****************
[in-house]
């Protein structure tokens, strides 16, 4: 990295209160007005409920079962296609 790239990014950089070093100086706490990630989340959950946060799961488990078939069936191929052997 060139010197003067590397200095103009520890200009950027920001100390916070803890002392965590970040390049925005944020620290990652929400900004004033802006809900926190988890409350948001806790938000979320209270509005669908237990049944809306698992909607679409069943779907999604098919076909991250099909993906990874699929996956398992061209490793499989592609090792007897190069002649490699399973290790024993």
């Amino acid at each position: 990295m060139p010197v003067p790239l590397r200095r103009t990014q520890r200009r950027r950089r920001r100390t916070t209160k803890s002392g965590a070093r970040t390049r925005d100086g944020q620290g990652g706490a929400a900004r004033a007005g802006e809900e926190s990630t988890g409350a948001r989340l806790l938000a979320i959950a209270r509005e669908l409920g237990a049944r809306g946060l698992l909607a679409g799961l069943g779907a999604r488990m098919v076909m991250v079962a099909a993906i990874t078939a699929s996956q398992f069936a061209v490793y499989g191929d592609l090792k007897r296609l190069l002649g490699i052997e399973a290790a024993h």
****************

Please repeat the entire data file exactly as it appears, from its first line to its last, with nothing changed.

[in-house]
């Protein structure tokens, strides 16, 4: 990295209160007005409920079962296609 790239990014950089070093100086706490990630989340959950946060799961488990078939069936191929052997 060139010197003067590397200095103009520890200009950027920001100390916070803890002392965590970040390049925005944020620290990652929400900004004033802006809900926190988890409350948001806790938000979320209270509005669908237990049944809306698992909607679409069943779907999604098919076909991250099909993906990874699929996956398992061209490793499989592609090792007897190069002649490699399973290790024993």
């Amino acid at each position: 990295m060139p010197v003067p790239l590397r200095r103009t990014q520890r200009r950027r950089r920001r100390t916070t209160k803890s002392g965590a070093r970040t390049r925005d100086g944020q620290g990652g706490a929400a900004r004033a007005g802006e809900e926190s990630t988890g409350a948001r989340l806790l938000a979320i959950a209270r509005e669908l409920g237990a049944r809306g946060l698992l909607a679409g799961l069943g779907a999604r488990m098919v076909m991250v079962a099909a993906i990874t078939a699929s996956q398992f069936a061209v490793y499989g191929d592609l090792k007897r296609l190069l002649g490699i052997e399973a290790a024993h």